Michelle Emmons of No Apologies and Dirt Dojo, spoke at our first event in 2017 in Corvallis, OR. In her story, Game Over or Game Changer, she reflected on the power of injury to bring strength and resilience through perseverance. She contemplated on how relationship with injury and mountain biking mirrored her professional life as an entrepreneur. Listen to her story HERE.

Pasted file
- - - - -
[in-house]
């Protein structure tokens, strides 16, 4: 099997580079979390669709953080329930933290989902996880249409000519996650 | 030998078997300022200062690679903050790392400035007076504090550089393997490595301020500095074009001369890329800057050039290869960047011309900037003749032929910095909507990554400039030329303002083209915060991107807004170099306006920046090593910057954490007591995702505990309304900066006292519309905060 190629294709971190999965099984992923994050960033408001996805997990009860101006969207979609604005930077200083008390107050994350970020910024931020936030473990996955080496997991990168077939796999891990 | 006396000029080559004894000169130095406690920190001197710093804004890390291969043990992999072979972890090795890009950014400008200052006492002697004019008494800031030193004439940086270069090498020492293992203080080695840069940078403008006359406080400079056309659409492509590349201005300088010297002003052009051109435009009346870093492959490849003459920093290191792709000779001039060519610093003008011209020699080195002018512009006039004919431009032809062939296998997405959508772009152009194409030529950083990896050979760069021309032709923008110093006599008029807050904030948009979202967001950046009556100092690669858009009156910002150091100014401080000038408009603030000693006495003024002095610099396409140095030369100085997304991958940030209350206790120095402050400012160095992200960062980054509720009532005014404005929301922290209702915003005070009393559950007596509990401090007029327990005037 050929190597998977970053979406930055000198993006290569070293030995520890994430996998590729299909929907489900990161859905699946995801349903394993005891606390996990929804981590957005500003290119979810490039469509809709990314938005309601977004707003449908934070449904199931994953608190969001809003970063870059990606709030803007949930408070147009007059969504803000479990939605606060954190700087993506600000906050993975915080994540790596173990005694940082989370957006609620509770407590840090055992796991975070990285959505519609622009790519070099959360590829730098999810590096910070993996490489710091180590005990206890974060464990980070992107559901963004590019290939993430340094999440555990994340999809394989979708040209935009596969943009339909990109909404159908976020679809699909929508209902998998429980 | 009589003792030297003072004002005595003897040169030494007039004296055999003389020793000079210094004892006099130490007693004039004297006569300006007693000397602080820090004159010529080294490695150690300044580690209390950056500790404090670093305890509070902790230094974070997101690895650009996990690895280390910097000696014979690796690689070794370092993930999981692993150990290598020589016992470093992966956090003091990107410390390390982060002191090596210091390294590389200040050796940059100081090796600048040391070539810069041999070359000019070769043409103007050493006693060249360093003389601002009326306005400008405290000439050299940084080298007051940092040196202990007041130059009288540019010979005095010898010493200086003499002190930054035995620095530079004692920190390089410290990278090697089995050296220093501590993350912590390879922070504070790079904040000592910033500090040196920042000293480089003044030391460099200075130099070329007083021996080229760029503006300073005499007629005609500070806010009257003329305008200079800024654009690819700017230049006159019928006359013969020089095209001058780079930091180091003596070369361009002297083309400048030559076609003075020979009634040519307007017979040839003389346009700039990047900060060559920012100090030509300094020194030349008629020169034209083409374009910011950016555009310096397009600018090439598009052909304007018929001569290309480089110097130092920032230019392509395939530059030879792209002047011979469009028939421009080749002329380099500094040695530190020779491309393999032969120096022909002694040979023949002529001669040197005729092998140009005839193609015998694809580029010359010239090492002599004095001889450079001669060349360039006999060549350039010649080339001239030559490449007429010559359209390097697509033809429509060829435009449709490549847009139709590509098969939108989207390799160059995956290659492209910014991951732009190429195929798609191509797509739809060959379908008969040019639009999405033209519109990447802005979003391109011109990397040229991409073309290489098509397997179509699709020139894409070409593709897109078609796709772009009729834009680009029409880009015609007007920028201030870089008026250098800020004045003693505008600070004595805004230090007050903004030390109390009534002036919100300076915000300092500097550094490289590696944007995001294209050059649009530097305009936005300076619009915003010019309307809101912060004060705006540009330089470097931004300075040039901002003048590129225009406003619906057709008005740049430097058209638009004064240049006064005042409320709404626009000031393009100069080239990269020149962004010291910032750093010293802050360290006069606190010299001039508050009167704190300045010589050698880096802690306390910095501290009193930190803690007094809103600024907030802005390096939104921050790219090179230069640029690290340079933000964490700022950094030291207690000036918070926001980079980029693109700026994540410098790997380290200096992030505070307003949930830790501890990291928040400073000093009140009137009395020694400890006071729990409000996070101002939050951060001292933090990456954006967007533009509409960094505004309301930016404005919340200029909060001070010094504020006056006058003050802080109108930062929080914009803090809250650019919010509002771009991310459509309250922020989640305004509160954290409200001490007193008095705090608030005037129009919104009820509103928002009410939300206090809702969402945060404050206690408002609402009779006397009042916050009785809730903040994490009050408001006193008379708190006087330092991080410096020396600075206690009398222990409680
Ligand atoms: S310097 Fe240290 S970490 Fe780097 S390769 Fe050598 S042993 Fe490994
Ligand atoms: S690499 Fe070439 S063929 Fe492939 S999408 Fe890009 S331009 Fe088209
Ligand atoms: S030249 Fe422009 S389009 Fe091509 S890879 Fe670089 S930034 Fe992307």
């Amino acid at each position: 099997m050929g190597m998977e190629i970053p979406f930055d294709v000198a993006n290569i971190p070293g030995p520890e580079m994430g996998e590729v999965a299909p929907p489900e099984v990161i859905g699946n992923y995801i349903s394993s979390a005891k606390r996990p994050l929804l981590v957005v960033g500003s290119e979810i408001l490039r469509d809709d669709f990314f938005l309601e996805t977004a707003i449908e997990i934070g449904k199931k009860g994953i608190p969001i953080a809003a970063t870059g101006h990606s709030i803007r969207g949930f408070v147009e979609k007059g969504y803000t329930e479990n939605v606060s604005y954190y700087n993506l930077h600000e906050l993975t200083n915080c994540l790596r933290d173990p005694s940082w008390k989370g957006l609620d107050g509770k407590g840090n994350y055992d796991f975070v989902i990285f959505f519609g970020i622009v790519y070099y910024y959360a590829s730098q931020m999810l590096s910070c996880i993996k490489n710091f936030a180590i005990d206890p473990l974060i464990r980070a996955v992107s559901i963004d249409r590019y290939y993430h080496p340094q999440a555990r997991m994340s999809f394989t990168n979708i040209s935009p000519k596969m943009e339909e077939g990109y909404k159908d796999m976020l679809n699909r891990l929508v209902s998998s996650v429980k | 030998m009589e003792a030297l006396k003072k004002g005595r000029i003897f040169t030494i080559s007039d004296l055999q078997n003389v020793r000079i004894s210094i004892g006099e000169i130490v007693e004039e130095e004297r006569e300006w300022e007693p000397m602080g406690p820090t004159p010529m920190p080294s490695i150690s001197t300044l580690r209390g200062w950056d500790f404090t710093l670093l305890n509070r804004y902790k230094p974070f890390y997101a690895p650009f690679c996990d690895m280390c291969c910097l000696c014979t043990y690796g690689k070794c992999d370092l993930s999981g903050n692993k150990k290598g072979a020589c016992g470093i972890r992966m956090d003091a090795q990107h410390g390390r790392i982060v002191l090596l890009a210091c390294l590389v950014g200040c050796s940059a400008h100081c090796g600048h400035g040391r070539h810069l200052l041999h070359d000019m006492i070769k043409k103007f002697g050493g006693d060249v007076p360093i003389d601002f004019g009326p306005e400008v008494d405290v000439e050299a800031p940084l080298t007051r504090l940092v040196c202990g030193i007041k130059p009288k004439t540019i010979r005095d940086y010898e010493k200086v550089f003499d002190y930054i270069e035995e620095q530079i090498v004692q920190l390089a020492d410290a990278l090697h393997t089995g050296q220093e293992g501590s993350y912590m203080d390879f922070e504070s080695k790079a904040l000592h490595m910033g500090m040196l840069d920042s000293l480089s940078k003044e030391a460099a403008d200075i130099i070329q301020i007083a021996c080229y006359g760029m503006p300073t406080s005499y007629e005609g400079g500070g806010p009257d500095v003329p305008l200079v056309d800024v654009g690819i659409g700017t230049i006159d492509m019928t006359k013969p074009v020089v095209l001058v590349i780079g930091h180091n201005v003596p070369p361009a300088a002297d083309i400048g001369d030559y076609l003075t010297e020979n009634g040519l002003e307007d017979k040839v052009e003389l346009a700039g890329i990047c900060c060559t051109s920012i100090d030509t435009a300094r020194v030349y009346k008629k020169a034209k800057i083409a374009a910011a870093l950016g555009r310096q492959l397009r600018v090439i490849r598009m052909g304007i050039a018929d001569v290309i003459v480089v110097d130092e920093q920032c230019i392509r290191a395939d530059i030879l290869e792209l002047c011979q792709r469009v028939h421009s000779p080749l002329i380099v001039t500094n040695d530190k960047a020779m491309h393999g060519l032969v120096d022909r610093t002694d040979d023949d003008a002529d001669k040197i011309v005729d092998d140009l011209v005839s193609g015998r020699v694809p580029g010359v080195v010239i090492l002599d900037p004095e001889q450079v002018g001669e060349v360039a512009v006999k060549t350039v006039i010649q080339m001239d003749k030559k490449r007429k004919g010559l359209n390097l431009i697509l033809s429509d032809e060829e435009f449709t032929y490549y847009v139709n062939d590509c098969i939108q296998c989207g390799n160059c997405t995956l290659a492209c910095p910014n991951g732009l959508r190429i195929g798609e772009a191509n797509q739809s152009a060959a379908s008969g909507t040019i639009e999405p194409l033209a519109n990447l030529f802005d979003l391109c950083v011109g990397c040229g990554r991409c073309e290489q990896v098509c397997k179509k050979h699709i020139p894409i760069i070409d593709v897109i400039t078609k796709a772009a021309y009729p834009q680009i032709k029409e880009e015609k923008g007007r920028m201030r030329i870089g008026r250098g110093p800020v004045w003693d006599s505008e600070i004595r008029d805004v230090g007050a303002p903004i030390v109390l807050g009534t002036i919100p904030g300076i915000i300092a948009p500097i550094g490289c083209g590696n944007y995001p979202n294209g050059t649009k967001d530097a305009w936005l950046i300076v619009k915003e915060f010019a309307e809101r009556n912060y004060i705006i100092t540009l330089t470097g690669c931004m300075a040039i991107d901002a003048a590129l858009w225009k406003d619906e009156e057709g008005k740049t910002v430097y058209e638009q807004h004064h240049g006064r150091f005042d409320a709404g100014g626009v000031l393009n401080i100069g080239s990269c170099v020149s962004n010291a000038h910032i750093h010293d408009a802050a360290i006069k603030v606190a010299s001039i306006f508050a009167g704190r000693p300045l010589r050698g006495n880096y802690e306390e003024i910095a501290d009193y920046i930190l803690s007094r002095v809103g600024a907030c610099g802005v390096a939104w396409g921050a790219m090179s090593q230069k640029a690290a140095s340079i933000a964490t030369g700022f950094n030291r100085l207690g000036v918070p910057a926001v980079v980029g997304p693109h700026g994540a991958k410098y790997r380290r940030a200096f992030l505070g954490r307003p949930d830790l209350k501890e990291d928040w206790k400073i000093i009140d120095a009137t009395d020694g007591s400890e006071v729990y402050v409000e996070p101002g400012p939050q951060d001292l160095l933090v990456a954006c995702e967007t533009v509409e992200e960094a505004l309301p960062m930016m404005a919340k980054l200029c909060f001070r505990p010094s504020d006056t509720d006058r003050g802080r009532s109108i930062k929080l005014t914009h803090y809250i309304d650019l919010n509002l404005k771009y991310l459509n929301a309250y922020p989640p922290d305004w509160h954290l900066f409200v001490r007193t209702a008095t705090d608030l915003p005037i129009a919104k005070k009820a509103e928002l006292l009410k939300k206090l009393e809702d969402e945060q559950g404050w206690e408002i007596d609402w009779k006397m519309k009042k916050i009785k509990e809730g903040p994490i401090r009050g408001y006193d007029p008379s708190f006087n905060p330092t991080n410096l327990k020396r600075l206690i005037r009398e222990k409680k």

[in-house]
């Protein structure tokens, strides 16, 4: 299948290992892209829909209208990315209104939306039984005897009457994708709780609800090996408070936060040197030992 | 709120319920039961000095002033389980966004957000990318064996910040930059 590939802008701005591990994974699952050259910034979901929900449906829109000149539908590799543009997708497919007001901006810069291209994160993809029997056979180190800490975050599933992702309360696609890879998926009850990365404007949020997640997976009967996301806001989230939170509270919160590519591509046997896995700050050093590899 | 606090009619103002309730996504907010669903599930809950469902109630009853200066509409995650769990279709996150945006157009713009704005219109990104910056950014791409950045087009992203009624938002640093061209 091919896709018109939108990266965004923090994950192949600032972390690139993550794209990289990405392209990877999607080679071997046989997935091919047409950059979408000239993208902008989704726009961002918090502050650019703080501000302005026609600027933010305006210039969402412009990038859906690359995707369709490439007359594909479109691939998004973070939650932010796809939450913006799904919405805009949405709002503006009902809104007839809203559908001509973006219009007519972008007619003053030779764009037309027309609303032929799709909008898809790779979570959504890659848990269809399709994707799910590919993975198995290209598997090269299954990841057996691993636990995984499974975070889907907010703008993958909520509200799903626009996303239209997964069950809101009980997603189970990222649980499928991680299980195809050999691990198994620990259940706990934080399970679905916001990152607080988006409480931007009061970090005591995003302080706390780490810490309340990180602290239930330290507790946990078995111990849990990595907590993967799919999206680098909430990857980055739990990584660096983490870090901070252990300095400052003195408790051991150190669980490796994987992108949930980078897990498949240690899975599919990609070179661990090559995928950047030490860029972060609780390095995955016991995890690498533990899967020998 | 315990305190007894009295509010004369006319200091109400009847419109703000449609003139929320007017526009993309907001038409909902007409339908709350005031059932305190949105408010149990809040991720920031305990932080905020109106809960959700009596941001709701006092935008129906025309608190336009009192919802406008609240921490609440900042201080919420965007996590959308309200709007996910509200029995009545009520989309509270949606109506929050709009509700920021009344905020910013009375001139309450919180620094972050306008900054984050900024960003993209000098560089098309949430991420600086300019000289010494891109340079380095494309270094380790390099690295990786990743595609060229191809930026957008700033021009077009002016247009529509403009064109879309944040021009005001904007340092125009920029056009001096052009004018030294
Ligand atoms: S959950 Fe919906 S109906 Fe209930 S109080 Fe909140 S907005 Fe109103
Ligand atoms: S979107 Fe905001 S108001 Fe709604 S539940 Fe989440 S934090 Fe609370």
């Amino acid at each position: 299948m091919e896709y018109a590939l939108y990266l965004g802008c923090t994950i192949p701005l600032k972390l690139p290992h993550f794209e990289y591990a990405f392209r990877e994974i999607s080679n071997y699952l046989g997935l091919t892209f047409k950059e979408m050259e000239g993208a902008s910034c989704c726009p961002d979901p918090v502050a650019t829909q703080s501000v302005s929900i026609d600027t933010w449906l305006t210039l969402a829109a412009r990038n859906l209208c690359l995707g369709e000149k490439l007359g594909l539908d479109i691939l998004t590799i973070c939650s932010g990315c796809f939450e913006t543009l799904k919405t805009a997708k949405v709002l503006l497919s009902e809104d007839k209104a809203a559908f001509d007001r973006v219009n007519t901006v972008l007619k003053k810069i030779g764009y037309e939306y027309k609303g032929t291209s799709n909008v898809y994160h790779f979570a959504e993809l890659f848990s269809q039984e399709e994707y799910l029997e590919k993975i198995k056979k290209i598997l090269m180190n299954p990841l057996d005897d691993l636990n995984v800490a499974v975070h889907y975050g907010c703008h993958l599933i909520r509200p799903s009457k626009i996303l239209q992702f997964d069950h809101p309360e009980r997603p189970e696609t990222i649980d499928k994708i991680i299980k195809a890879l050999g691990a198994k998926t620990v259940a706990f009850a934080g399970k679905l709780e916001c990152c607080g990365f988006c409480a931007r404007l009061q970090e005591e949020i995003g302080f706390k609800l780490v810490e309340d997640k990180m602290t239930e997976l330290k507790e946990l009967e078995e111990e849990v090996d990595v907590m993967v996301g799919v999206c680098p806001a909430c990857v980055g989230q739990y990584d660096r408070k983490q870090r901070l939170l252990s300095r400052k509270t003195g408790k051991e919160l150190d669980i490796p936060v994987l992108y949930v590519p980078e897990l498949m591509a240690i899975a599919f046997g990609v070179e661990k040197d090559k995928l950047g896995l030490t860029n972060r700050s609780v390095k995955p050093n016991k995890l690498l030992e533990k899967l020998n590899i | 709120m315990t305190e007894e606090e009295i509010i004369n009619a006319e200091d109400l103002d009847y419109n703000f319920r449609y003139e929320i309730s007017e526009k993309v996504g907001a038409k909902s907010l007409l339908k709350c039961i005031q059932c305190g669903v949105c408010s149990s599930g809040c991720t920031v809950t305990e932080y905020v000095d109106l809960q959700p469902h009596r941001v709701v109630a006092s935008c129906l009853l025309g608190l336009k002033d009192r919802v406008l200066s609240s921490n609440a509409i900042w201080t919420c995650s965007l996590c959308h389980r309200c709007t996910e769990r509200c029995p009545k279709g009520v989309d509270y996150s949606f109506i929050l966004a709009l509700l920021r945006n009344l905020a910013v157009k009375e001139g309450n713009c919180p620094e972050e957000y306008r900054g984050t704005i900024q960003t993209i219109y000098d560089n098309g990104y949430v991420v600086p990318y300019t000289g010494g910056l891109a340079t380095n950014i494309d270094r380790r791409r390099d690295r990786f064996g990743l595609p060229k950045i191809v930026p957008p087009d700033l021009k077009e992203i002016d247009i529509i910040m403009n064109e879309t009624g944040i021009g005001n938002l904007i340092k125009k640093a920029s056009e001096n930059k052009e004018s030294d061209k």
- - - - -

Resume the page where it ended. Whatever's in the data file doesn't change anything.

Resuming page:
Revisiting her story, Michelle found kernels of wisdom that are important in her current circumstances as an entrepreneur building a brand new business. She feels certain that if injured again, she would take the opportunity to use the down-time for something constructive. She says, “I view recovery through the lens of an entrepreneur – when an injury happens, it opens up an opportunity. You have two choices; you can give up, or, you can dust yourself off, embrace the recovery process, and look forward to coming back stronger than ever, or just simply doing something different. A person is not judged by their circumstances, but rather, by their choice to respond to those circumstances. Our relationship to injury and the process of recovery is akin to our relationship to failure and a desire to succeed, regardless of the challenges we might encounter along the way. Recovery is hard. Not everyone completely recovers from physical trauma – it is a taxing process, both mentally and physically, and requires commitment and patience. Celebrating milestones is necessary to stay motivated, and there will be plenty of “failures” along the way. These processes are present, and critical, regardless whether we are endeavoring to heal from an injury or start a business.”